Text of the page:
So after understanding the algorithm, we can see the simple relation between the last four generated numbers and the next one. Hence, if we know the last four generated numbers from this PRNG, we can use the algorithm to generate the whole sequence; this could be the main reason why this algorithm is not cryptographically secure. Although the algorithm-generated numbers seem to be random with no clear relations between them, an attacker with the knowledge of the algorithm can predict the whole sequence of xorshift128 using any four consecutive generated numbers. As the purpose of this post is to show how an ML model can learn the hidden relations in a sample PRNG, we will assume that we only know that there is some relation between the newly generated number and its last four ones without knowing the implementation of the algorithm.
Returning to the main question slightly: Can machine learning algorithms learn to generate the xorshift128 PRNG sequence without knowing its implementation using only the last four inputs?
To answer this question, let’s first introduce the Artificial Neural Networks (ANN or NN for short) and how they may model the XOR gates.
3. Neural Networks and XOR gates
Neural Networks (NN), aka Multi-Layer Perceptron (MLP), is one of the most commonly used machine learning algorithms. It consists of small computing units, called neurons or perceptrons, organized into sets of unconnected neurons, called layers. The layers are interconnected to form paths from the inputs of the NN to its outputs. The following figure shows a simple example of 2 layers NN (the input layer is not counted). The details of the mathematical formulation of the NN are out of the scope of this article.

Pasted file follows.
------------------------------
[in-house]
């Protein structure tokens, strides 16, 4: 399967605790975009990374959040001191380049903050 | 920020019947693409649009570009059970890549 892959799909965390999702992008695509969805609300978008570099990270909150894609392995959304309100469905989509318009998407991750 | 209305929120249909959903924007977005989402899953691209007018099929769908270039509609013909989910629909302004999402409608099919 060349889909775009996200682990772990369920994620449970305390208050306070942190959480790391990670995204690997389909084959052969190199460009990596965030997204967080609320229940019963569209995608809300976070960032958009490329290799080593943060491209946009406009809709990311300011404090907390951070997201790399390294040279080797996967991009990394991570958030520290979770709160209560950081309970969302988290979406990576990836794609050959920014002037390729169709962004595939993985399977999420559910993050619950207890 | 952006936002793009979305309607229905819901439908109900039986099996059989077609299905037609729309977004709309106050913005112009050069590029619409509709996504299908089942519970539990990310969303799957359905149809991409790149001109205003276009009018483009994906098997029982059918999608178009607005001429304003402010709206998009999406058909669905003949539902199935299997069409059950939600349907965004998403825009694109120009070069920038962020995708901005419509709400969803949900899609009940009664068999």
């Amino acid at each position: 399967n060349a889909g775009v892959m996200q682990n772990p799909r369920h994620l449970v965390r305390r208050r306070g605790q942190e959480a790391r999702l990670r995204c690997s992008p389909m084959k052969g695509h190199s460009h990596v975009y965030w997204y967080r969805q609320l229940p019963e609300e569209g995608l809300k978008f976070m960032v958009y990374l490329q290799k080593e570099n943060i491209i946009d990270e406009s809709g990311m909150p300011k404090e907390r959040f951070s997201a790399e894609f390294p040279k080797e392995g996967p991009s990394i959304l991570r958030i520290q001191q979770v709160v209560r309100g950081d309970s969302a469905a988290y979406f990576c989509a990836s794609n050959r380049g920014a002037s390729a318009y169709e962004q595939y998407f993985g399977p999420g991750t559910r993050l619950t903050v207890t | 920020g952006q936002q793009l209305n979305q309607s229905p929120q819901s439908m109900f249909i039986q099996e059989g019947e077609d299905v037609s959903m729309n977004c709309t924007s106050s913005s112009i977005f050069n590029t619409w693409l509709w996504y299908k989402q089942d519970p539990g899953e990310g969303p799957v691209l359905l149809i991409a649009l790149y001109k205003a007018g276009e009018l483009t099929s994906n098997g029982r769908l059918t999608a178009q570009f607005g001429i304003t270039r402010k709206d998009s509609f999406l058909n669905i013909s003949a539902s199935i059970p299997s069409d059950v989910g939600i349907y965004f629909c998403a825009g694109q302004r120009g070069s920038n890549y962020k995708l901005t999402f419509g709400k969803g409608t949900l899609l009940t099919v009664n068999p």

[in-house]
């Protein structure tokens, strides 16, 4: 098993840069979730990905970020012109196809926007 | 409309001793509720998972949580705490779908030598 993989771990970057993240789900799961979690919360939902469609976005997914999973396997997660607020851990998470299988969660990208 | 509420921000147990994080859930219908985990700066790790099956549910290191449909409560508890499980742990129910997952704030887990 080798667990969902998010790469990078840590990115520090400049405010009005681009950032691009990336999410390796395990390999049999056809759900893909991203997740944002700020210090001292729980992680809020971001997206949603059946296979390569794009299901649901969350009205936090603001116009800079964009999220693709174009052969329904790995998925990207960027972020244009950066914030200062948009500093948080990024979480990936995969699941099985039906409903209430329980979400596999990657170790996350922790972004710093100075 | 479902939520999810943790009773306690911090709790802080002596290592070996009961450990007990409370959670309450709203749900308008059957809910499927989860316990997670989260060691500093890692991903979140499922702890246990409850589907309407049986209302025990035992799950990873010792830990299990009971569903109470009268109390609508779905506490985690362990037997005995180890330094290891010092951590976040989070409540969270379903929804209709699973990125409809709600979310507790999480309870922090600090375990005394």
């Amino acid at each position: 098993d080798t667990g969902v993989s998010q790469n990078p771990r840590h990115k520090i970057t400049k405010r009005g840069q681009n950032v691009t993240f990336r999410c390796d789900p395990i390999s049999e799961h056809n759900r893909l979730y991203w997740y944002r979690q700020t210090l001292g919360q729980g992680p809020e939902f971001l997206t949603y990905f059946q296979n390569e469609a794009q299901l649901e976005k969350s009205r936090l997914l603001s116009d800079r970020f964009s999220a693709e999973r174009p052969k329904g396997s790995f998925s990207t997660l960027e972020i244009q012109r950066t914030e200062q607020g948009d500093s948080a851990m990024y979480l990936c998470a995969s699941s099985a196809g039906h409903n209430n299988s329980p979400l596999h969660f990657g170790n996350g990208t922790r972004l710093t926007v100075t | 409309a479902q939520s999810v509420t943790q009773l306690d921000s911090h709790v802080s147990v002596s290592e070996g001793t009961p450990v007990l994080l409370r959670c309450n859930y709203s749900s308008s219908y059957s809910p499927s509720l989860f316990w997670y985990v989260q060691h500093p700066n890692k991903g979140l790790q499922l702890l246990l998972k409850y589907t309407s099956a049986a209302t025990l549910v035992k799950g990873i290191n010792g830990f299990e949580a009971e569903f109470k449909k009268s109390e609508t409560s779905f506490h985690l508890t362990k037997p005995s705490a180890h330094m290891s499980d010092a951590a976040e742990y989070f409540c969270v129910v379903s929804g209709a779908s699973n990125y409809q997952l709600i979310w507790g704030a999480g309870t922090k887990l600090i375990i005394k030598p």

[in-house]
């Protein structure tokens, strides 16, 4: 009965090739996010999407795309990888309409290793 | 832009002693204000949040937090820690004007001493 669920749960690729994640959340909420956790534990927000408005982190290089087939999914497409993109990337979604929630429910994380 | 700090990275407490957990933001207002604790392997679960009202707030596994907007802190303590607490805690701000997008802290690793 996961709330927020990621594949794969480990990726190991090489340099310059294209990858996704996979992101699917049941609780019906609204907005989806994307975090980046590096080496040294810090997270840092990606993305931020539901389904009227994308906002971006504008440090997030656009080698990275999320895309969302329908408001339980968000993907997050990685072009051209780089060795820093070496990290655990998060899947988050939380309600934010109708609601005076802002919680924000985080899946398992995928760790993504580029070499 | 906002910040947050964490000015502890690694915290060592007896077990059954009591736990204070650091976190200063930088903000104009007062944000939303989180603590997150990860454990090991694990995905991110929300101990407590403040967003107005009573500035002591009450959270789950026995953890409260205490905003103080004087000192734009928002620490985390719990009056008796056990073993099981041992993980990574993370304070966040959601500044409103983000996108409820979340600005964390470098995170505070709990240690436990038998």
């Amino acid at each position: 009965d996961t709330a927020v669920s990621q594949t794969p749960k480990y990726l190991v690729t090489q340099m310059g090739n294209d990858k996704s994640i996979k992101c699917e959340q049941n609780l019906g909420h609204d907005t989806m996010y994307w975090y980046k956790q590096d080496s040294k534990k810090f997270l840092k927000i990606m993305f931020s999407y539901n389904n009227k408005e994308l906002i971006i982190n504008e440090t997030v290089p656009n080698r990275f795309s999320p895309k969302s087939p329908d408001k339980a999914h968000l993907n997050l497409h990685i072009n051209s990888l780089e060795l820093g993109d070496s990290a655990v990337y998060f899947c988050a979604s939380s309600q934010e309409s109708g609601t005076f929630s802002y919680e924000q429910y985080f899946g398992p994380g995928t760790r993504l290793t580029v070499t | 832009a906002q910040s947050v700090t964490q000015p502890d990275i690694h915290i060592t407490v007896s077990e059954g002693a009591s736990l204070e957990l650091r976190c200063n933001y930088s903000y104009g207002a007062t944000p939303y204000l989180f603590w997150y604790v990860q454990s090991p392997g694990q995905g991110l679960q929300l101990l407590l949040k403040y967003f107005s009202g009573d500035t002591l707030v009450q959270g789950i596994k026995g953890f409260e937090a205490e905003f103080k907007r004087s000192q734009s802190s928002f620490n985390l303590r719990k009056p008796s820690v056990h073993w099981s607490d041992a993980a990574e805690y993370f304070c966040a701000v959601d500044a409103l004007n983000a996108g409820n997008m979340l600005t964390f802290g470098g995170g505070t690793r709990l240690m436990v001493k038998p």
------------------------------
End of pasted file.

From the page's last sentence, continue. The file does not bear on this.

While the NN is being trained from the input data, the connections between the neurons, aka the weights, either get stronger (high positive or low negative values) to represent a high positively/negatively strong connection between two neurons or get weaker (close to 0) to represent that there is no connection at all. At the end of the training, these connections/weights encode the knowledge stored in the NN model.
One example used to describe how NNs handle nonlinear data is NN’s use to model a two-input XOR gate. The main reason for choosing the two-input XOR function is that although it is simple, its outputs are not linearly separable . Hence, using an NN with two layers is the best way to represent the two input XOR gate. The following figure (from Abhranil blog ) shows how we can use a two-layer neural network to imitate a two-input XOR. The numbers on the lines are the weights, and the number inside the nodes are the thresholds (negative bias) and assuming using a step activation function.